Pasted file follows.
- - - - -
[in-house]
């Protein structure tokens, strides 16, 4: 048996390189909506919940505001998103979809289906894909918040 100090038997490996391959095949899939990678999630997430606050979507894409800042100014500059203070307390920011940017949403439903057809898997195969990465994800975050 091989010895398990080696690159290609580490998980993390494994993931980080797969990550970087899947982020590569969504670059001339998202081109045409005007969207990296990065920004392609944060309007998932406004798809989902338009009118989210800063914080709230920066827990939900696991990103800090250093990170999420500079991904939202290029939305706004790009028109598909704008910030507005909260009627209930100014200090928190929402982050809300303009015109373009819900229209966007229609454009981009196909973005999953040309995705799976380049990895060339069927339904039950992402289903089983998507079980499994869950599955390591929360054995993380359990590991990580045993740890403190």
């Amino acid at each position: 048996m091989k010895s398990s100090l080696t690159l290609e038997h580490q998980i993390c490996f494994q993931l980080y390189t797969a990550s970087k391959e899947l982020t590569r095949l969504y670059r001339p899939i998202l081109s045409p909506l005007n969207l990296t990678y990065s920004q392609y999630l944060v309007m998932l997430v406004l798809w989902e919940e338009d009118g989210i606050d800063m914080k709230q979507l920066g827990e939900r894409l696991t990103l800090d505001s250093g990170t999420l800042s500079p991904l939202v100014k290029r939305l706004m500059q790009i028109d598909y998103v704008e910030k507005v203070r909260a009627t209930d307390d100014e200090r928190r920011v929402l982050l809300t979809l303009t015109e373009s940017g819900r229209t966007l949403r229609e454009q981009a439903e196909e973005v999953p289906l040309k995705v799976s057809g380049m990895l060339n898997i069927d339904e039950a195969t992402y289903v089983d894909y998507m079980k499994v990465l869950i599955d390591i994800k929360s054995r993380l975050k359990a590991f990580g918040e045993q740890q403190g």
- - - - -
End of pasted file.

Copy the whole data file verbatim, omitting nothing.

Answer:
[in-house]
């Protein structure tokens, strides 16, 4: 048996390189909506919940505001998103979809289906894909918040 100090038997490996391959095949899939990678999630997430606050979507894409800042100014500059203070307390920011940017949403439903057809898997195969990465994800975050 091989010895398990080696690159290609580490998980993390494994993931980080797969990550970087899947982020590569969504670059001339998202081109045409005007969207990296990065920004392609944060309007998932406004798809989902338009009118989210800063914080709230920066827990939900696991990103800090250093990170999420500079991904939202290029939305706004790009028109598909704008910030507005909260009627209930100014200090928190929402982050809300303009015109373009819900229209966007229609454009981009196909973005999953040309995705799976380049990895060339069927339904039950992402289903089983998507079980499994869950599955390591929360054995993380359990590991990580045993740890403190």
């Amino acid at each position: 048996m091989k010895s398990s100090l080696t690159l290609e038997h580490q998980i993390c490996f494994q993931l980080y390189t797969a990550s970087k391959e899947l982020t590569r095949l969504y670059r001339p899939i998202l081109s045409p909506l005007n969207l990296t990678y990065s920004q392609y999630l944060v309007m998932l997430v406004l798809w989902e919940e338009d009118g989210i606050d800063m914080k709230q979507l920066g827990e939900r894409l696991t990103l800090d505001s250093g990170t999420l800042s500079p991904l939202v100014k290029r939305l706004m500059q790009i028109d598909y998103v704008e910030k507005v203070r909260a009627t209930d307390d100014e200090r928190r920011v929402l982050l809300t979809l303009t015109e373009s940017g819900r229209t966007l949403r229609e454009q981009a439903e196909e973005v999953p289906l040309k995705v799976s057809g380049m990895l060339n898997i069927d339904e039950a195969t992402y289903v089983d894909y998507m079980k499994v990465l869950i599955d390591i994800k929360s054995r993380l975050k359990a590991f990580g918040e045993q740890q403190g």